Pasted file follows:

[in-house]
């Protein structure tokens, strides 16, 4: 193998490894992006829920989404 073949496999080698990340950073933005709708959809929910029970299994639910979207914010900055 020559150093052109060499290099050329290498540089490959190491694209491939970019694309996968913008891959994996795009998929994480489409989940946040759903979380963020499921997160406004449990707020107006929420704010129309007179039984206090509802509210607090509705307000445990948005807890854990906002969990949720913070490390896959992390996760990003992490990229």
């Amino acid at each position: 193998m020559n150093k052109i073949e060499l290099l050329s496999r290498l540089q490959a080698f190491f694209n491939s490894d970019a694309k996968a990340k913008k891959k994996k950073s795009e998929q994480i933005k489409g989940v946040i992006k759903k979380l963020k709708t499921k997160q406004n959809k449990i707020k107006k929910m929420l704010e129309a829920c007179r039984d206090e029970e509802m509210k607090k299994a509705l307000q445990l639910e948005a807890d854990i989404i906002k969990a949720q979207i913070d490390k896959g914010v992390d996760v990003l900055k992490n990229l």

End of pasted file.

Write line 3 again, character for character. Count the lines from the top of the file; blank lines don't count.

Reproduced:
């Amino acid at each position: 193998m020559n150093k052109i073949e060499l290099l050329s496999r290498l540089q490959a080698f190491f694209n491939s490894d970019a694309k996968a990340k913008k891959k994996k950073s795009e998929q994480i933005k489409g989940v946040i992006k759903k979380l963020k709708t499921k997160q406004n959809k449990i707020k107006k929910m929420l704010e129309a829920c007179r039984d206090e029970e509802m509210k607090k299994a509705l307000q445990l639910e948005a807890d854990i989404i906002k969990a949720q979207i913070d490390k896959g914010v992390d996760v990003l900055k992490n990229l």